Dear Animal Welfare Supporter,
By now, you probably know we have a passion for serving the people and animals in Placer County at the highest level of professionalism. Whether serving customers at our Used Book Store in Auburn, responding to animal cruelty complaints, disseminating animal care information to the public or providing temporary animal assistance, we continually strive for excellence.
The important part is, we believe that protecting and stopping animals from cruel treatment is more about educating animal owners than it is about enforcing animal cruelty laws. In most cases, we're helping cooperative owners by providing pet food, equipment, and other resources with personalized and professional service. However, when owners persist in treating their animals cruelly, we'll never walk away from helping those animals.
In October last year, after months of unsuccessful efforts to work with an owner, 29 neglected horses were rescued from deplorable conditions. In their months of being in HSSF's custody, these poor animals, whose overall health was not good and deteriorating, received veterinarian attention, were wormed to address high parasitic counts identified by laboratory tests, and were fed proper supplements twice a day in addition to good forage.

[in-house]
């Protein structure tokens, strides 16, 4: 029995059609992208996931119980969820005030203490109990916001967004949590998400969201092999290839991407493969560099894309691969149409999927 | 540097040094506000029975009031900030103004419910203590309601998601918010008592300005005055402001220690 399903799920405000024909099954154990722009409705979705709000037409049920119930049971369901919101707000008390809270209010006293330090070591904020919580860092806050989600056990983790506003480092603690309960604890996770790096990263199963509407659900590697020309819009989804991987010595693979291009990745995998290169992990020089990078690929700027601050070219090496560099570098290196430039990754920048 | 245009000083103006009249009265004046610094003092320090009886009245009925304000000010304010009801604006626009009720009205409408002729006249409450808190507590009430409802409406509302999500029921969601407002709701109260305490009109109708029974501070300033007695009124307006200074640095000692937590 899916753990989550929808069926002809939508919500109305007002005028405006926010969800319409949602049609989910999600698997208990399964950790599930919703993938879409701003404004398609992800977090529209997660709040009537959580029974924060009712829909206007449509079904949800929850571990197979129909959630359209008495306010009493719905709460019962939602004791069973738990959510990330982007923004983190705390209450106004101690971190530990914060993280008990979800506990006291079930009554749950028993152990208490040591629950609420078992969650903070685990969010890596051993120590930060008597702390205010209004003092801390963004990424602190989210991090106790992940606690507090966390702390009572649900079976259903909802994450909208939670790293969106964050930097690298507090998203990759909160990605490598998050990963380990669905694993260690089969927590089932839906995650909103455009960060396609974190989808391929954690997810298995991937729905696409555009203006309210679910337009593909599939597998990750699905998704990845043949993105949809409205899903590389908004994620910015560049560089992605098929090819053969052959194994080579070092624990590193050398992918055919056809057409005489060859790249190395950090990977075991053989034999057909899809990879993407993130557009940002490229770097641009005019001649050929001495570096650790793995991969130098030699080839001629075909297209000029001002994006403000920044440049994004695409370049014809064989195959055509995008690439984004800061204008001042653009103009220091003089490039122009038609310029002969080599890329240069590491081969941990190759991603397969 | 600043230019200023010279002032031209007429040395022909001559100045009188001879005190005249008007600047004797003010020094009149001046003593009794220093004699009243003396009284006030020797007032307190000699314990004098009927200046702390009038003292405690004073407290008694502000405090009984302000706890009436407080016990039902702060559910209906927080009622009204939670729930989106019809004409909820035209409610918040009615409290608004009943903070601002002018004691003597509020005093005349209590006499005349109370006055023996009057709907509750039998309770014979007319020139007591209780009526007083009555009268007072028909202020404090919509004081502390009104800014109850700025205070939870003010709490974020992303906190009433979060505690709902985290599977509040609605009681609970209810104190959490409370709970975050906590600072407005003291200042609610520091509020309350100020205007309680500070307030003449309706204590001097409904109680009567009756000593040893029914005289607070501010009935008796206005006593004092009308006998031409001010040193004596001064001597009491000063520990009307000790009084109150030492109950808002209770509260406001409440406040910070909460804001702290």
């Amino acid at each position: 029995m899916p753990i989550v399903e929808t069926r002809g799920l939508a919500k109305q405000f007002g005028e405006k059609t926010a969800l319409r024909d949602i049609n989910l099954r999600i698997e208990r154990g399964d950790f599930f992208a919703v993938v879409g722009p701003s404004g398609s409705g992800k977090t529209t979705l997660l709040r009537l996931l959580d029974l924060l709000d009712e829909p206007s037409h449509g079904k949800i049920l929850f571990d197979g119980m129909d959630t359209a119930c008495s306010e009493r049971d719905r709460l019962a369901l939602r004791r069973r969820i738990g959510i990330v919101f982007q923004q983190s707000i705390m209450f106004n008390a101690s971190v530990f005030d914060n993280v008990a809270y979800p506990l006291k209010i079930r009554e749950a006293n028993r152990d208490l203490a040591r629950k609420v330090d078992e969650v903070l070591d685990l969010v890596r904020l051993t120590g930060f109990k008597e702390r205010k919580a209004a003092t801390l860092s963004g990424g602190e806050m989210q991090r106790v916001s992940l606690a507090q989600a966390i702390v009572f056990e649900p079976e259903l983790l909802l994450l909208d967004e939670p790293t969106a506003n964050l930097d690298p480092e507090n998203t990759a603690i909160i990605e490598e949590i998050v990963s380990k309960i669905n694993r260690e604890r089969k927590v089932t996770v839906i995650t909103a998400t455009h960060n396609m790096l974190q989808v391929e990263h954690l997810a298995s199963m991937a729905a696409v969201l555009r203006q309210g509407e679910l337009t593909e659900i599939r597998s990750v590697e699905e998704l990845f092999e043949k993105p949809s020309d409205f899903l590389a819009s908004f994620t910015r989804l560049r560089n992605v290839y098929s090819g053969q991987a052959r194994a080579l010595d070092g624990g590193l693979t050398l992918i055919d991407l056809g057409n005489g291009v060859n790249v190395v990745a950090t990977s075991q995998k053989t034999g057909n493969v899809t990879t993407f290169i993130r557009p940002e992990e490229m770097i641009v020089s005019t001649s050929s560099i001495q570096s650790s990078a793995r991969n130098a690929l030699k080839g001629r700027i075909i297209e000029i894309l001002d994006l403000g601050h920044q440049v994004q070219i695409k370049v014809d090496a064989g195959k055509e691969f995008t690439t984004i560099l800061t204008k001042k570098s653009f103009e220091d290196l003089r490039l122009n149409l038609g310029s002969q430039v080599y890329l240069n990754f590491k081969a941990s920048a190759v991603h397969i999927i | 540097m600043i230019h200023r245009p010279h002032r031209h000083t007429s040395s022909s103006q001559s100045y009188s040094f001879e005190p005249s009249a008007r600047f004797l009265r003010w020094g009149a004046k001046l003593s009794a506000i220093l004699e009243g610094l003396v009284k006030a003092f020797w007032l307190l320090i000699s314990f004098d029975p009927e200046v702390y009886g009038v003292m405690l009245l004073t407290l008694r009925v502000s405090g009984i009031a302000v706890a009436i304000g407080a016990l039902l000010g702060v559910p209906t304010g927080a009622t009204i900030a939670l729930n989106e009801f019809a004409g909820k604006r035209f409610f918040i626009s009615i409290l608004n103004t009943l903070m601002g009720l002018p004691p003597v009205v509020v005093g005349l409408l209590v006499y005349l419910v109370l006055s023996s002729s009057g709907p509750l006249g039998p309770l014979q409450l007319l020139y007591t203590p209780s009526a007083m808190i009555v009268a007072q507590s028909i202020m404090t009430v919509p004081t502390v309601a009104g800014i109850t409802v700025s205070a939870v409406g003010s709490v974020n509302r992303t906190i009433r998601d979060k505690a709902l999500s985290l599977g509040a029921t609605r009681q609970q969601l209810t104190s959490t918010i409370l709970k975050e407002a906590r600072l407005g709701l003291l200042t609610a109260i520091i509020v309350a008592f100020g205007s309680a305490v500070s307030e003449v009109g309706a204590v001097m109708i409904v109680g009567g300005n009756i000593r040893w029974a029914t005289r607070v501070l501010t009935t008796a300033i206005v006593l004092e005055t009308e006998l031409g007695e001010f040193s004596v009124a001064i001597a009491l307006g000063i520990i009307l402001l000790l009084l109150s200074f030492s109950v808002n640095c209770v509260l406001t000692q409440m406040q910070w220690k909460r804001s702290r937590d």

According to those laboratory tests, one very sick colt had 15,000 parasite eggs in a gram of fecal matter. If our veterinarian had not intervened and treated that animal we are certain it would have died. As a result of their time under HSSF's care, they all gained much-needed weight and enjoyed improved health. The costs of this rescue, bringing these 29 horses back to good condition and professional fees were close to $45,000.
With a grant from ASPCA, the financial impacts of the rescue were greatly reduced. We can't thank ASPCA enough, as well as the wonderful volunteers who helped with daily multiple feeding schedules, paddock cleaning, monitoring, and so much more. A big thanks also goes to the professionals—the experts who helped with managing the herd, transporting, and training while they were in HSSF’s custody. We’ll provide more details about this rescue in our next newsletter.